• We can use abstract class as the root entity - then the root class should not be part of the discriminator map
  • If no discriminator map is provided, then the map is generated automatically. The automatically generated discriminator map contains the table names that would be otherwise used in case of regular entities.

Using discriminatorValue instead of discriminatorMap

As noted above, the discriminator map can be auto-generated. In that case, we might want to control the tokens that will be used in the map. To do so, we can use discriminatorValue on the child entities:

@Entity({
discriminatorColumn: 'discr',
discriminatorValue: 'person',
})
export class Person {
// ...
}
@Entity({
discriminatorValue: 'employee',
})
export class Employee extends Person {
// ...
}

Explicit discriminator column

The discriminatorColumn specifies the name of special column that will be used to define what type of class should given row be represented with. It will be defined automatically for you and it will stay hidden (it won't by hydrated as regular property).

On the other hand, it is perfectly fine to define the column explicitly. Doing so, you will be able to:

  • querying by the type, e.g. em.find(Person, { type: { $ne: 'employee' } }
  • the column will be part of the serialized response

Following example shows how we can define the discriminator explicitly, as well as a version where root entity is abstract class.

@Entity({
discriminatorColumn: 'discr',
discriminatorMap: { person: 'Person', employee: 'Employee' },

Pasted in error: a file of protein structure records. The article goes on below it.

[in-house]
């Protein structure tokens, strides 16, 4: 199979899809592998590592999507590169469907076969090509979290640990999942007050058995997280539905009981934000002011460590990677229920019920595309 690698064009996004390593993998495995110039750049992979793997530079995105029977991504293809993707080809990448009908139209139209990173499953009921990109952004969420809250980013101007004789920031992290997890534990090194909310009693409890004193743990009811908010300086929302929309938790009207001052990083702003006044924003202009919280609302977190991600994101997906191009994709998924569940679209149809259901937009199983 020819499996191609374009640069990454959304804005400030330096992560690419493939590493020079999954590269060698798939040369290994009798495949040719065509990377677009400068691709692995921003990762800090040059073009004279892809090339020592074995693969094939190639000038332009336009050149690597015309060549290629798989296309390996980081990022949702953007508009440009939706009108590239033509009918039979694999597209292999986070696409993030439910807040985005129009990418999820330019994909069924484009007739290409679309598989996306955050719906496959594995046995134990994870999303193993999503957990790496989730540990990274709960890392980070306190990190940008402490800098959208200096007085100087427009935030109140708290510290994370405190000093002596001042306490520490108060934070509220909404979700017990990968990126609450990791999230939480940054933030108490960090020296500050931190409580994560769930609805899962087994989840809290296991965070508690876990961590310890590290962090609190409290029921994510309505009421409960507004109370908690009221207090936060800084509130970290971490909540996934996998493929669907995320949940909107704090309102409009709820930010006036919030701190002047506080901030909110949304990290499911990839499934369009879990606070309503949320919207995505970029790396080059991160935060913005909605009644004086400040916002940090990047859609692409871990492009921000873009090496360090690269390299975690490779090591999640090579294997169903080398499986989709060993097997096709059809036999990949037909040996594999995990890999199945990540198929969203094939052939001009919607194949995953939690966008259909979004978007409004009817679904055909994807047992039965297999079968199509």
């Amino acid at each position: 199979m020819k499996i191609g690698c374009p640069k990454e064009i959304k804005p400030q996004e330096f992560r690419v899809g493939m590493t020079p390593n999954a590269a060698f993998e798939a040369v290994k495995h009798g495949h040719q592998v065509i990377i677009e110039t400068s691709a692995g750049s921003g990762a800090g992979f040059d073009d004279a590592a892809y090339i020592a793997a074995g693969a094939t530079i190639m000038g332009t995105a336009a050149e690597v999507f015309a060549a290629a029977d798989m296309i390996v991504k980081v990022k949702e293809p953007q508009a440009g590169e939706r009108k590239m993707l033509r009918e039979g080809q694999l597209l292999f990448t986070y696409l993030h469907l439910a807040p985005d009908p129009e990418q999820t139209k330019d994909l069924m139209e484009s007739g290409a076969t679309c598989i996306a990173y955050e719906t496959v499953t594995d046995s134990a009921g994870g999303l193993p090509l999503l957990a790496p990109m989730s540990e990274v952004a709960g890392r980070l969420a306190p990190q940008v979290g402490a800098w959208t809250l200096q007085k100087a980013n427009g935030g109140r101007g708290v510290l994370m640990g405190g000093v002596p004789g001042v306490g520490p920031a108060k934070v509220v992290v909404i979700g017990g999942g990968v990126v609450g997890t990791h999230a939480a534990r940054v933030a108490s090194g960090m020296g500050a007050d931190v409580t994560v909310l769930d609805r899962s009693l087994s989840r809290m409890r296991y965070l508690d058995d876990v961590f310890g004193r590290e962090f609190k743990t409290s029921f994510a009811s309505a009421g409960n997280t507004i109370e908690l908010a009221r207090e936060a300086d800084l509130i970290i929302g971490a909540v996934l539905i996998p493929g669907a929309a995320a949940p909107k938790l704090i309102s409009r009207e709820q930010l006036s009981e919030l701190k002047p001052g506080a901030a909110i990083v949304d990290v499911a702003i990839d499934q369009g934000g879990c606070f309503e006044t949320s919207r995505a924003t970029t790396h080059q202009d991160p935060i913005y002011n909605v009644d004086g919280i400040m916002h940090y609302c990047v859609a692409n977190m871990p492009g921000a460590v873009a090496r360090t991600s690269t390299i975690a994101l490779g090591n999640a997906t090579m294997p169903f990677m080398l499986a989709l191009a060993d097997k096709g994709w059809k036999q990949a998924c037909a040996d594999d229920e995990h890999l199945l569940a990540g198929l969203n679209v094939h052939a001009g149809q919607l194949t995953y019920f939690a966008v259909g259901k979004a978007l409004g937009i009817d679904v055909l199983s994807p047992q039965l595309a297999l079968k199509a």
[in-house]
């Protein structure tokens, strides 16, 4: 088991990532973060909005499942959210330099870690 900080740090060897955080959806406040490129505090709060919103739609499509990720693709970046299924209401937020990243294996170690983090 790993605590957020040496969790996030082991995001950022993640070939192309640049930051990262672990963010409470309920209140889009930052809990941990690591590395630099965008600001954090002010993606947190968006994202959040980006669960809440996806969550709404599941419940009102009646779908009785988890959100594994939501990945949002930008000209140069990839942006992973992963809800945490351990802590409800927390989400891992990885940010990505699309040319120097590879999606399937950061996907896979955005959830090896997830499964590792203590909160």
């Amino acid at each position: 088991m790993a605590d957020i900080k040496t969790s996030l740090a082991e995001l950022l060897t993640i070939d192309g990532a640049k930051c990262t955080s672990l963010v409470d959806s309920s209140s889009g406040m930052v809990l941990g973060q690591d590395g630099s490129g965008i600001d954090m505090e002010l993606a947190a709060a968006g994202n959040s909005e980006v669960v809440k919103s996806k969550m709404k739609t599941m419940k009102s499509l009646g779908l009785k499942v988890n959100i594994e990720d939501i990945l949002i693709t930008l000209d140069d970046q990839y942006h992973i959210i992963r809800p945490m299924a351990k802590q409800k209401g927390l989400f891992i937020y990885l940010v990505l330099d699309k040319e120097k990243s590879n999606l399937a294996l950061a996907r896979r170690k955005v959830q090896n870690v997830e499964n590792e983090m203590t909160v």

})
export abstract class BasePerson {
@Enum()
type!: 'person' | 'employee';
}
@Entity()
export class Person extends Base {
// ...
}
@Entity()
export class Employee extends Person {
// ...
}

Design-time considerations

This mapping approach works well when the type hierarchy is fairly simple and stable. Adding a new type to the hierarchy and adding fields to existing supertypes simply involves adding new columns to the table, though in large deployments this may have an adverse impact on the index and column layout inside the database.

Performance impact

This strategy is very efficient for querying across all types in the hierarchy or for specific types. No table joins are required, only a WHERE clause listing the type identifiers. In particular, relationships involving types that employ this mapping strategy are very performing.

SQL Schema considerations

For Single-Table-Inheritance to work in scenarios where you are using either a legacy database schema or a self-written database schema you have to make sure that all columns that are not in the root entity but in any of the different sub-entities has to allow null values. Columns that have NOT NULL constraints have to be on the root entity of the single-table inheritance hierarchy.

This part of documentation is highly inspired by doctrine docs as the behaviour here is pretty much the same.

Last updated on by Martin Adámek